Infections are a major risk to all patients in hospitals and other healthcare settings – such as a doctor’s office, long-term care facility or nursing home. Frighteningly, many strains of common infections are now drug resistant, resulting in longer treatments and lengthier recovery times. Patients are much more likely to become infected when hospitals and healthcare facilities lack adequate policies and procedures for stopping the spread of these diseases. Healthcare providers in Illinois have a duty to take steps to control the spread of infections amongst patients and residents. Even if your loved one was already sick, a healthcare provider that causes a patient’s condition to worsen because of a lack of infectious disease control may be liable for medical malpractice.
The most common form of infection acquired in a hospital or healthcare setting is a staph infection (staphylococcus epidermidis bacteria). Staph infections can cause severe illness or death in patients with compromised immune systems or when the infection is introduced into a person’s bloodstream or vital organs during an invasive procedure. MRSA (Methicillin-resistant Staphylococcus Aureus) is a specific type of staph infection which is resistant to the antibiotics most commonly used to treat staph infections. MRSA infections are usually the result of invasive procedures, such as surgery or the insertion of IVs in patients. According to the U.S. Centers for Disease Control and Prevention, there are 94,360 invasive MRSA infections per year, of which 18,650 victims will die.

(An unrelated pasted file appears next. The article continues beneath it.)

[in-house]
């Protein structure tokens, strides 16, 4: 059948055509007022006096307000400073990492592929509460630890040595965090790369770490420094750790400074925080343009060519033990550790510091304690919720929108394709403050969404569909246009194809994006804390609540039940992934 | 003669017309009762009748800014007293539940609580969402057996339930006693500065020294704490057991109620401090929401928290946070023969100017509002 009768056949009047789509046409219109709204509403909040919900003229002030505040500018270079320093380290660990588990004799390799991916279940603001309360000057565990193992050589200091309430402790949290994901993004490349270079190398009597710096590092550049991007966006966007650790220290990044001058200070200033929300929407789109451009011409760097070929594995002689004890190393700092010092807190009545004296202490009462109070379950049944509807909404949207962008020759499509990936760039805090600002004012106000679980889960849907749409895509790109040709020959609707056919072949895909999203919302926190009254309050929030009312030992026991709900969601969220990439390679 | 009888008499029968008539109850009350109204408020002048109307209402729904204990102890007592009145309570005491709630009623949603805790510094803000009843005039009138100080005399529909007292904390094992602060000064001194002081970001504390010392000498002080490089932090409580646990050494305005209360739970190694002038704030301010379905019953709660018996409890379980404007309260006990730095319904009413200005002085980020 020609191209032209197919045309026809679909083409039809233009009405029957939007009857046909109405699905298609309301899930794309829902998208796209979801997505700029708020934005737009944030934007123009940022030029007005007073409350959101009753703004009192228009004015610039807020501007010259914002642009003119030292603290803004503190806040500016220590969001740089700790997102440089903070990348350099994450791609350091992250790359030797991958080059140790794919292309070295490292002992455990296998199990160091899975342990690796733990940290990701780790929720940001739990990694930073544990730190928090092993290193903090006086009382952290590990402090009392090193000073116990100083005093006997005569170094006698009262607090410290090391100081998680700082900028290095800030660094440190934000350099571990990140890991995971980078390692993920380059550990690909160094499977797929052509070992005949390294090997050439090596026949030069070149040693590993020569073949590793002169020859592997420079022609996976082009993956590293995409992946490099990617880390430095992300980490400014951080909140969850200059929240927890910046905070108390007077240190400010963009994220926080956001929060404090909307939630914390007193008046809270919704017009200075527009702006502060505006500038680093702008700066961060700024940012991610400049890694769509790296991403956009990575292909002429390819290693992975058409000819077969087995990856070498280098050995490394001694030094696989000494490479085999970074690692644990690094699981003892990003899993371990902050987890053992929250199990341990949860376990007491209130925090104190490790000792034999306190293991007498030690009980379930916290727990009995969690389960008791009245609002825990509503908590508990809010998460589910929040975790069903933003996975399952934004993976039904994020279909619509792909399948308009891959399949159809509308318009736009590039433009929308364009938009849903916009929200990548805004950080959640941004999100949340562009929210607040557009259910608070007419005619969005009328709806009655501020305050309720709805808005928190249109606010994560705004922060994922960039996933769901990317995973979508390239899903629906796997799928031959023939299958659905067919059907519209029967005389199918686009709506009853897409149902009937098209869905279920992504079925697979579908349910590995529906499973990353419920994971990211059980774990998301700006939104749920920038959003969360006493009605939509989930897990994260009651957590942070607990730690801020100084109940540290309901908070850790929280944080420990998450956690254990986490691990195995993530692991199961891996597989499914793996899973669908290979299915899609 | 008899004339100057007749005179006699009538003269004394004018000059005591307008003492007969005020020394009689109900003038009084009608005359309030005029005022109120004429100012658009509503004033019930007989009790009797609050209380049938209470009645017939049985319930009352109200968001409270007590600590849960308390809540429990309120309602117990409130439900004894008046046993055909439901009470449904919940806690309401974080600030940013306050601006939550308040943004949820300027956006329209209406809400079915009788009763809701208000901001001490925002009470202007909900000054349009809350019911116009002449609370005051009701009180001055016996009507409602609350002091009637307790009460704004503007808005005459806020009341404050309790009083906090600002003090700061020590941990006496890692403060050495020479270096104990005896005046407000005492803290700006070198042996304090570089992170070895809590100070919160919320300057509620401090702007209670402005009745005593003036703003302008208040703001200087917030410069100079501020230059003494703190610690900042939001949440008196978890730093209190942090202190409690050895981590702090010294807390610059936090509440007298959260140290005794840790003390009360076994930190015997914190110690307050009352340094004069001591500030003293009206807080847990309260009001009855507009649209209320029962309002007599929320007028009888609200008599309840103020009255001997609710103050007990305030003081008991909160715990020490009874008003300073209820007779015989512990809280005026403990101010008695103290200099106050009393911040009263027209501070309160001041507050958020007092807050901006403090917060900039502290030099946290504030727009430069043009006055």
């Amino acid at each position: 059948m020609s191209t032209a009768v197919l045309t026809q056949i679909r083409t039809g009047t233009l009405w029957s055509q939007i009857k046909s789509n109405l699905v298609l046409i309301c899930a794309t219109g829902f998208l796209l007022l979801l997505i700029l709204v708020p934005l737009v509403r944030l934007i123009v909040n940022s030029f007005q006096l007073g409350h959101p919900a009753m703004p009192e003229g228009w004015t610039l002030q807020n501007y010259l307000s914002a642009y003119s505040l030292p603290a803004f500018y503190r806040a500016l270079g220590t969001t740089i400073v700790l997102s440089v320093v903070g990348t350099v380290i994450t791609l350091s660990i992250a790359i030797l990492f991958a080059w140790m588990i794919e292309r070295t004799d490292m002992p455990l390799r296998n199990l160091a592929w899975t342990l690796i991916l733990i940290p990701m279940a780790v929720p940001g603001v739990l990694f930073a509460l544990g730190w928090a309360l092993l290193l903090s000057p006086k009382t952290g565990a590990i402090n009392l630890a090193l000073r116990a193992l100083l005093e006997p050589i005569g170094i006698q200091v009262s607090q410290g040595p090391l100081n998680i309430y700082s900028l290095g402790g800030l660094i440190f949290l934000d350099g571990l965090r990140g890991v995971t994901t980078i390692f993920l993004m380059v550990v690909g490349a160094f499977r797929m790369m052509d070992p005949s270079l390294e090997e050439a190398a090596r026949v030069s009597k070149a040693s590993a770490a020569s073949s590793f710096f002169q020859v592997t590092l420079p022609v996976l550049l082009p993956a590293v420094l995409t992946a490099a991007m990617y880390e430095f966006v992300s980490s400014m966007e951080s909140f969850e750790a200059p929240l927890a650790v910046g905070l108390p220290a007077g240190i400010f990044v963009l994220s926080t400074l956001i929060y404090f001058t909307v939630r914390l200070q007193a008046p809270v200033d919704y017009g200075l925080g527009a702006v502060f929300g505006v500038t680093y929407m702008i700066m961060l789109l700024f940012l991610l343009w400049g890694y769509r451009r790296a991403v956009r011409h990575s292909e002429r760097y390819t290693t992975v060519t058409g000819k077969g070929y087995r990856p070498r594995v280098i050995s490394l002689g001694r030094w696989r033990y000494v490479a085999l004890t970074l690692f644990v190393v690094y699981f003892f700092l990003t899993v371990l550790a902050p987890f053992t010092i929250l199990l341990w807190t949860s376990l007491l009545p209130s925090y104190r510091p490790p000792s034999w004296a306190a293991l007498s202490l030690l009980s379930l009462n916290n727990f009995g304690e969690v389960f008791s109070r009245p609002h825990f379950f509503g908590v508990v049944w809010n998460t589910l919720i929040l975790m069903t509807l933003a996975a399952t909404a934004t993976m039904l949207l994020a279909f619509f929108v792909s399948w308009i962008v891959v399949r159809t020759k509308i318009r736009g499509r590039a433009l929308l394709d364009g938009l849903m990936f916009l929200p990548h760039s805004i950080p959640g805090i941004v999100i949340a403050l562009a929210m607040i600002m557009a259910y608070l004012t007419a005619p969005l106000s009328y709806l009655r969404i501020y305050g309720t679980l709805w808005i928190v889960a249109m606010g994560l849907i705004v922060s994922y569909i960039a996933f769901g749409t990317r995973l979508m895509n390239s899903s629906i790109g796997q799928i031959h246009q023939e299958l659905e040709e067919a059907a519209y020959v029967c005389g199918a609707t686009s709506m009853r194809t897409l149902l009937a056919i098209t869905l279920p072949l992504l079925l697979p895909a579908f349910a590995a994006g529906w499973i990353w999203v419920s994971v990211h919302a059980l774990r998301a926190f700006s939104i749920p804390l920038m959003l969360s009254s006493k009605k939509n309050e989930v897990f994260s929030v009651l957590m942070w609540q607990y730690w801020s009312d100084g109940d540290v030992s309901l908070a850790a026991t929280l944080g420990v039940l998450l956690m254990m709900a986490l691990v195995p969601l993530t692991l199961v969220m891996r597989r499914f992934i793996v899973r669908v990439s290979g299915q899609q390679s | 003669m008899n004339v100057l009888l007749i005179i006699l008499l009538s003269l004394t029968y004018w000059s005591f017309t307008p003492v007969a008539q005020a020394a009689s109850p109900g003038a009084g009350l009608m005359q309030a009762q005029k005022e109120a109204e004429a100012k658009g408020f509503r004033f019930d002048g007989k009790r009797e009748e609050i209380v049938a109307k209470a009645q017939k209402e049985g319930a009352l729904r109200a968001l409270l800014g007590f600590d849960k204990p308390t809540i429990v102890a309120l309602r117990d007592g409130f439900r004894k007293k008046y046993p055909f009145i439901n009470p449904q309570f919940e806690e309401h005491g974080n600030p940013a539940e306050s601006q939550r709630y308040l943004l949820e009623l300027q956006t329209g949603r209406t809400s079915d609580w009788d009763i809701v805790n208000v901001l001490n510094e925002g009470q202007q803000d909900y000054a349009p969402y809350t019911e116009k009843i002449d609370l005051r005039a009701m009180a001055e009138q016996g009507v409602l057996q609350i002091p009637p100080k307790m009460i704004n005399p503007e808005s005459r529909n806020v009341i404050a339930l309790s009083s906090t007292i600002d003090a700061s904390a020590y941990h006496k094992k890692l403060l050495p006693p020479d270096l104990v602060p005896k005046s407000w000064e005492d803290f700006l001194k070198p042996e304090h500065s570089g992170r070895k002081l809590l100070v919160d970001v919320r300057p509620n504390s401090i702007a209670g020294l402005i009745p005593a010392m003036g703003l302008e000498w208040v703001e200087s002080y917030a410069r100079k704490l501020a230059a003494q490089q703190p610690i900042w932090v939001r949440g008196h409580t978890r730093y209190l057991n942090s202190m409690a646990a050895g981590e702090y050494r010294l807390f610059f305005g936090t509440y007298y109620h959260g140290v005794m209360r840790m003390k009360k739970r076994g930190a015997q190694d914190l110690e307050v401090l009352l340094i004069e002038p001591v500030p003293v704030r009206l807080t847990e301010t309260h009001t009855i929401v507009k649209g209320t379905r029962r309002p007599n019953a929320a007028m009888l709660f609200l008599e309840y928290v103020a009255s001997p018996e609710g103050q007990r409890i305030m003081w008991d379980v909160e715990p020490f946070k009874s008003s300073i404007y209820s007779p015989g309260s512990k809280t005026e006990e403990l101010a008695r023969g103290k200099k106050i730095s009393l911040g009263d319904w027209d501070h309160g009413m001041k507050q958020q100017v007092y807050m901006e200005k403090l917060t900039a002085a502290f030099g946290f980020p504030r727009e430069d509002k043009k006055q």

You may have a claim against a healthcare provider if your loved one was the resident of a nursing home, or patient in a hospital, and suffered from a worsened condition or prolonged recovery time due to an infection. Please contact our attorneys today to discuss your case.
Common Signs of Nursing Home Abuse and Neglect:
- Failure to provide medical treatment and follow-up care to residents
- Injuries/falls due to a lack of supervision and attentive care by staff members
- Injuries due to attacks by other residents
- Lack of hygiene (including lack of baths for residents)
- Ulcers/pressure sores
- Use of chemical restraints (sedatives) and over-medication